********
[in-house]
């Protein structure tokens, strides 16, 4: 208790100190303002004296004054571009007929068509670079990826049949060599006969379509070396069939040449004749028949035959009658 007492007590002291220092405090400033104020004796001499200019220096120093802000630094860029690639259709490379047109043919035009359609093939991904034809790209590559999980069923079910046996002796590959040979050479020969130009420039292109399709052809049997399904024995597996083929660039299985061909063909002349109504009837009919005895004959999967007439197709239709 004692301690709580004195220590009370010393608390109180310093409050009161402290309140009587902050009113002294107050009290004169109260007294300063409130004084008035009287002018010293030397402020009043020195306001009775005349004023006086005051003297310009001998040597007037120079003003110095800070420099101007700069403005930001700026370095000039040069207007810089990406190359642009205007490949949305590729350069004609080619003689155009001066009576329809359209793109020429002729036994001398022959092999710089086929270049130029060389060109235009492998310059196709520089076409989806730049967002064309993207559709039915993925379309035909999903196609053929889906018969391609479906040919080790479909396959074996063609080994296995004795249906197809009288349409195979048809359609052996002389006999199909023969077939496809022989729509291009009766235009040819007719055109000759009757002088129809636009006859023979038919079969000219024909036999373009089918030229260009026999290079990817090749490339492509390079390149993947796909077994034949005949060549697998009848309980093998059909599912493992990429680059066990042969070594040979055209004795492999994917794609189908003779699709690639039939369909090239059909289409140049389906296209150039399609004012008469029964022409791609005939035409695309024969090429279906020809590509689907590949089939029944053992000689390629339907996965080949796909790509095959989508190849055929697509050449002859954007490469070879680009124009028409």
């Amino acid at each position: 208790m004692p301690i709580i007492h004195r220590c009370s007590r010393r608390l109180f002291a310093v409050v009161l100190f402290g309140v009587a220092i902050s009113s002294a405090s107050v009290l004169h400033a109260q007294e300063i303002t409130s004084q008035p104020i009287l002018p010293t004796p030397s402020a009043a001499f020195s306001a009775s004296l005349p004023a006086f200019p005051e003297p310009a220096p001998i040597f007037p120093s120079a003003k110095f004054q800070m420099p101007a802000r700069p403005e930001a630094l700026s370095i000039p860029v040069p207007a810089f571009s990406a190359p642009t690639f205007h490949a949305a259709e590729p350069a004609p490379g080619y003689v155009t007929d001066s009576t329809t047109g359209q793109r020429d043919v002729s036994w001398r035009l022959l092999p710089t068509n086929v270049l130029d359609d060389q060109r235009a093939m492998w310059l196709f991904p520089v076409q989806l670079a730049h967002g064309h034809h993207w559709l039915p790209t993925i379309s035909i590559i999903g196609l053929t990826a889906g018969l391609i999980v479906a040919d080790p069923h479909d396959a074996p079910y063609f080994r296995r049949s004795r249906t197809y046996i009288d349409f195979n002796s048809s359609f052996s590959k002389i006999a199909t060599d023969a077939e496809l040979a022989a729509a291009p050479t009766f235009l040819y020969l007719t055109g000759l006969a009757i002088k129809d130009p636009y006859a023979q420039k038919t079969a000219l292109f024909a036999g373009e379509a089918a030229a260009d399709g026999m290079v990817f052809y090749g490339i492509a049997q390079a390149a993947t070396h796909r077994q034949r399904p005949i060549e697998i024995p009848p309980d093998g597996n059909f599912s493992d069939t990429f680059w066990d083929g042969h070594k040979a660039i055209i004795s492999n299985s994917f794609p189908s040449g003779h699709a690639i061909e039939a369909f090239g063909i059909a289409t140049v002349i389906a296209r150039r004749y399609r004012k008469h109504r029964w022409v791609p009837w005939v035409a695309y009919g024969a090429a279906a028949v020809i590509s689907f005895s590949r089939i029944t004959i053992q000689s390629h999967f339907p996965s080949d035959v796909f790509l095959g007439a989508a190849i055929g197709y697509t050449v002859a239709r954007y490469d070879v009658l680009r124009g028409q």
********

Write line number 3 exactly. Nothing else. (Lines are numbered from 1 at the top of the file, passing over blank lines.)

């Amino acid at each position: 208790m004692p301690i709580i007492h004195r220590c009370s007590r010393r608390l109180f002291a310093v409050v009161l100190f402290g309140v009587a220092i902050s009113s002294a405090s107050v009290l004169h400033a109260q007294e300063i303002t409130s004084q008035p104020i009287l002018p010293t004796p030397s402020a009043a001499f020195s306001a009775s004296l005349p004023a006086f200019p005051e003297p310009a220096p001998i040597f007037p120093s120079a003003k110095f004054q800070m420099p101007a802000r700069p403005e930001a630094l700026s370095i000039p860029v040069p207007a810089f571009s990406a190359p642009t690639f205007h490949a949305a259709e590729p350069a004609p490379g080619y003689v155009t007929d001066s009576t329809t047109g359209q793109r020429d043919v002729s036994w001398r035009l022959l092999p710089t068509n086929v270049l130029d359609d060389q060109r235009a093939m492998w310059l196709f991904p520089v076409q989806l670079a730049h967002g064309h034809h993207w559709l039915p790209t993925i379309s035909i590559i999903g196609l053929t990826a889906g018969l391609i999980v479906a040919d080790p069923h479909d396959a074996p079910y063609f080994r296995r049949s004795r249906t197809y046996i009288d349409f195979n002796s048809s359609f052996s590959k002389i006999a199909t060599d023969a077939e496809l040979a022989a729509a291009p050479t009766f235009l040819y020969l007719t055109g000759l006969a009757i002088k129809d130009p636009y006859a023979q420039k038919t079969a000219l292109f024909a036999g373009e379509a089918a030229a260009d399709g026999m290079v990817f052809y090749g490339i492509a049997q390079a390149a993947t070396h796909r077994q034949r399904p005949i060549e697998i024995p009848p309980d093998g597996n059909f599912s493992d069939t990429f680059w066990d083929g042969h070594k040979a660039i055209i004795s492999n299985s994917f794609p189908s040449g003779h699709a690639i061909e039939a369909f090239g063909i059909a289409t140049v002349i389906a296209r150039r004749y399609r004012k008469h109504r029964w022409v791609p009837w005939v035409a695309y009919g024969a090429a279906a028949v020809i590509s689907f005895s590949r089939i029944t004959i053992q000689s390629h999967f339907p996965s080949d035959v796909f790509l095959g007439a989508a190849i055929g197709y697509t050449v002859a239709r954007y490469d070879v009658l680009r124009g028409q």